It was a wintry Friday night in Brooklyn. A roomful of Jewish college kids in the ’60s, challenging the young rabbi chairing the roundtable: How can you believe in G‑d when science has proven . . . ? Why keep kosher in an age of government inspection and refrigeration? Isn’t it racist to speak of the chosen people? The rabbi was doing his best.

Sitting in the audience was an elderly rabbi, long black coat, elegant white beard. He rose to speak.

“The questions you are asking are good questions, but for this you don’t need to come to Chabad. Anyone who has learned Torah can tell you these answers. But you came to Chabad; now let me tell you why you came.”

Everyone there was surprised he could speak English. The rabbi with the immaculate black coat and long white beard began his story.

A little boy was walking with his father down a steep hill in the heat of the day. They saw a man coming up the hill towards them, sweating, with a heavy sack on his shoulders weighing him down. When the man reached them, the little boy asked what he had in his sack, why he was going up the hill, why he was working so hard.

The man told the little boy that his oven had broken, and he had to come down to the valley to get more stones to build himself an oven.

“Why not get more stones,” asked the little boy, “and build a bigger oven that will keep you warmer, and you can have more food? There must be more stones still in the valley.”

“Oh, you little boy,” said the man, “you don’t yet know what it means to have to work, how hard it is to schlep.” He put his free hand on the little boy’s shoulder. “When you’ll be big like me, you’ll be happy with a little oven too.”

The little boy and his father continued down the hill.

They saw another man coming up the hill towards them. Same size man, same size sack, but this man didn’t seem so weighed down.

“What have you in the sack,” the little boy wanted to know. “Is it stones? Are you going to build yourself a small oven?”

“Oh no,” the man smiled broadly, “no oven building for me! See, I was down in the valley digging for turnips, and I hit a treasure. Diamonds! Rubies! Pearls! I have two daughters, two weddings to make. I’m going to open a store and stop peddling from town to town, build myself a house with wooden floors and . . .”

“Why not get more diamonds?” interrupted the boy. “There must be more left in the valley.”

“Son,” said the old man, putting his free hand on the little boy’s shoulder, “believe me, I searched the valley clean. I don’t think there is another diamond down there.”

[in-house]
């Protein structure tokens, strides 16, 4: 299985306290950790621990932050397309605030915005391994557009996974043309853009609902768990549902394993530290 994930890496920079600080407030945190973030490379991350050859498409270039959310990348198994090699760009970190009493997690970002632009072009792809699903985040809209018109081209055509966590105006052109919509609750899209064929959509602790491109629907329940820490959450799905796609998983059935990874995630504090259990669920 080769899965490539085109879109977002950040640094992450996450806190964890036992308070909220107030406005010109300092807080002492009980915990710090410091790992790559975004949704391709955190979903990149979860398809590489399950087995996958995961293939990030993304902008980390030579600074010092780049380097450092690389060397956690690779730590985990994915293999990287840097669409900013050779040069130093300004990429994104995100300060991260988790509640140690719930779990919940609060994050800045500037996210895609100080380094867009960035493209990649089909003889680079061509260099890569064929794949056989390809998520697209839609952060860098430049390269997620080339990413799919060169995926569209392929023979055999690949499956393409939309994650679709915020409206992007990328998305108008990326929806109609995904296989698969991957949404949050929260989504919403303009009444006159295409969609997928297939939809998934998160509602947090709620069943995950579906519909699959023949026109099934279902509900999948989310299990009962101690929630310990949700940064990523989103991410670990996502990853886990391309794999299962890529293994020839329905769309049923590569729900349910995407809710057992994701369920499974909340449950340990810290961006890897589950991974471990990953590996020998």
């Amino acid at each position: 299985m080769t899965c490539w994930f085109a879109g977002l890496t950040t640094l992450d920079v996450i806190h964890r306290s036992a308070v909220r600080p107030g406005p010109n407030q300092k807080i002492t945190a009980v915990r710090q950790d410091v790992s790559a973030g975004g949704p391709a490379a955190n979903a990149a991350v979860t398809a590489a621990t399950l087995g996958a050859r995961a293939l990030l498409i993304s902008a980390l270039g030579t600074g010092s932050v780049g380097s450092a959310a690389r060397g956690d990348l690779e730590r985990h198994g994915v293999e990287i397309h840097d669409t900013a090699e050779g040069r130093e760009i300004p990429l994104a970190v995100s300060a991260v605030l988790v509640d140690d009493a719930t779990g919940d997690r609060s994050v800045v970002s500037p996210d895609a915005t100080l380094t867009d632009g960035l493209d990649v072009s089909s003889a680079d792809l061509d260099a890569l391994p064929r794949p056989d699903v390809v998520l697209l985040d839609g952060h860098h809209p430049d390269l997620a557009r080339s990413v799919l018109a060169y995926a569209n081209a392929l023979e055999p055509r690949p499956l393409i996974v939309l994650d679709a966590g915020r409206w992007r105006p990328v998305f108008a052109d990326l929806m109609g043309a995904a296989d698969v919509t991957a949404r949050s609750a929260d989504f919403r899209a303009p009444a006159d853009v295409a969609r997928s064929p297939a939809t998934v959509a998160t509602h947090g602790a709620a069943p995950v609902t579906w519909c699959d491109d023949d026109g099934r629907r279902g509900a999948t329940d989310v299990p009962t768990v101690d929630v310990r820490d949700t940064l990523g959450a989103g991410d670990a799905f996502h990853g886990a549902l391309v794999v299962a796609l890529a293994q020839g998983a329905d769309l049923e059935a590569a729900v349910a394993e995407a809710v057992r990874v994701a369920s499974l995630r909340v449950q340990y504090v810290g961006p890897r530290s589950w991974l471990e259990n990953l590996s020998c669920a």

The little boy and his father continued down the hill.

“You see,” said the little boy’s father, “when you’re carrying diamonds, they’re never too heavy. The first guy may have had diamonds too, but he didn’t know what they were.”

The old rabbi with the long white beard looked at the college kids.

“You see what the father was telling the boy? A mitzvah is a diamond. Every mitzvah that we do is a precious, precious thing. This is why you come to Chabad: not just to learn a mitzvah, but to learn that it is a diamond. When you know they are diamonds, then most of your questions will be answered.”

I heard this story on a wintry Friday night in Brooklyn. A roomful of Jewish college kids in the early ’80s, challenging the rabbi chairing the roundtable. The questions had shifted with the times: why do we need mitzvahs when we can meditate instead?

A man got up and told this story that he had heard twenty years earlier on a cold wintry night a few blocks from where they were now. He told the story well, and ended with the words, “It’s been twenty years since Rabbi Kazarnovsky stood up that night to tell that story. I could tell you dozens of experiences I’ve had since then, but to you it would be meaningless.”

I jolted. It was just four weeks since my grandfather died. Rabbi Kazarnovsky was my grandfather.

I type the story with pride and awe. Pride, because he was my grandfather; awed, because he was my grandfather.

Passion, demands the Torah. You can’t be Jewish out of a sense of duty. An observant Jew? An unsatisfying label. Like an obedient child, a dutiful husband, a law-abiding citizen, an “observant Jew” accepts obligations—yet keeps on trudging. I know we’re the Chosen People, moans Tevye, but isn’t it time You chose someone else?

Duty and diligence are not calculated to inspire; they’re heavy rocks. But when duty and diligence are born of passion, they are tough as steel and as brilliant diamonds. A heavy load? Maybe, on the scales; but not on my back.

“You have to be a rabbi,” a friend told me when I was seventeen, “it’s expected of you. It’s even in your genes.” A duty, he was saying. And I thank a rabbi with an immaculate, long black coat and an elegant, long white beard for showing me it’s a diamond.